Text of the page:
Designing resilient forests on reclaimed lands Dr. Simon Landhäusser
Dr. Simon Landhäusser’s research focuses on the role of trees in the rebuilding of disturbed ecosystems. In particular, his team focuses on aspen, which can reproduce from its spreading root system and stimulates forest floor development through its annual leaf litter. He is also studying the long-term water requirements of forests on reclaimed landscapes, and is testing the role of site preparation, planting density and other techniques on the longterm viability of these forests. Simon is recognized for his ability to develop operational applications and has already contributed to “game changing” technologies for developing aspen seedlings.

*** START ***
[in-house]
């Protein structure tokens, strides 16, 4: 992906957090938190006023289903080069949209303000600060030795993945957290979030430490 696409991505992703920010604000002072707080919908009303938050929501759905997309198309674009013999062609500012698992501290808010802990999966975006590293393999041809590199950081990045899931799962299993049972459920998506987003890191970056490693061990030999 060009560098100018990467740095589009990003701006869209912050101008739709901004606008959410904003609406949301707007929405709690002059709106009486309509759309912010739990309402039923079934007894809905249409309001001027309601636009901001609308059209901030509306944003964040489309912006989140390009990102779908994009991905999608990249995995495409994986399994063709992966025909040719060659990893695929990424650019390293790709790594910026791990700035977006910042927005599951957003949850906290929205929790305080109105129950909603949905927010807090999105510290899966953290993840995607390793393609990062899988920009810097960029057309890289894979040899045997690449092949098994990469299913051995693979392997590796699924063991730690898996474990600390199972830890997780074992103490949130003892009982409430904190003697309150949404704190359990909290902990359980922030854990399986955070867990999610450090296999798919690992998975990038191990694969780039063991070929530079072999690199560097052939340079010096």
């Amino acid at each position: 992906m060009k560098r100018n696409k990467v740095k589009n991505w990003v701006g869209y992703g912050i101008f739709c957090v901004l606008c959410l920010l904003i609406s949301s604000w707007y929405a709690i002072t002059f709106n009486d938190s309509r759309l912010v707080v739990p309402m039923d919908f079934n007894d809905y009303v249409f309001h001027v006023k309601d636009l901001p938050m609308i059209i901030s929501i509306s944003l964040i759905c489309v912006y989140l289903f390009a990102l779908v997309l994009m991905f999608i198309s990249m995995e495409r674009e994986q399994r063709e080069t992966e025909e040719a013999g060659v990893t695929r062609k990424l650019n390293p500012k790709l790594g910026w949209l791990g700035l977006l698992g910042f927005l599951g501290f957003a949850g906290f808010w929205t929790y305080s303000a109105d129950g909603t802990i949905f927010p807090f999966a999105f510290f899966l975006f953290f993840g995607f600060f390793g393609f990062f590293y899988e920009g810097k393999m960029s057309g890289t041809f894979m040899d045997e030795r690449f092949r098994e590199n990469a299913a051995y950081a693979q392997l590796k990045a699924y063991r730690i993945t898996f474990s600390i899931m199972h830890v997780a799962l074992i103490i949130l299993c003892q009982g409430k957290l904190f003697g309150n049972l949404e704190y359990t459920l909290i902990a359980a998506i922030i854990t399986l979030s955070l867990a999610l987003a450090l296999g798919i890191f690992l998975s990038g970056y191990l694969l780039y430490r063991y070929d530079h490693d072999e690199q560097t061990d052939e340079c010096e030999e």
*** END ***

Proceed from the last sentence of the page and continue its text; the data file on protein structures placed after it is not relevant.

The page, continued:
Simon’s team is also: • ‘Hiding’ nutrients so they are available to trees rather than weedy species • Using ‘islands’ of forest floor material to help establish native forest understory species in reclaimed sites, while maximizing use of this limited resource • Constructing reclaimed forests that have the water they require for long-term growth, while ensuring water availability for the surrounding landscape
Increasing the planting density of trees promotes canopy development, but is there a limit to the number of trees a reclaimed landscape can support?
UNIVERSITY OF ALBERTA, FACULTY OF AGRICULTURAL, LIFE & ENVIRONMENTAL SCIENCES
Published on Nov 14, 2014
The proposed Alberta Centre for Reclamation and Restoration Ecology – ACRRE – aims to build on the diverse expertise of University of Albert...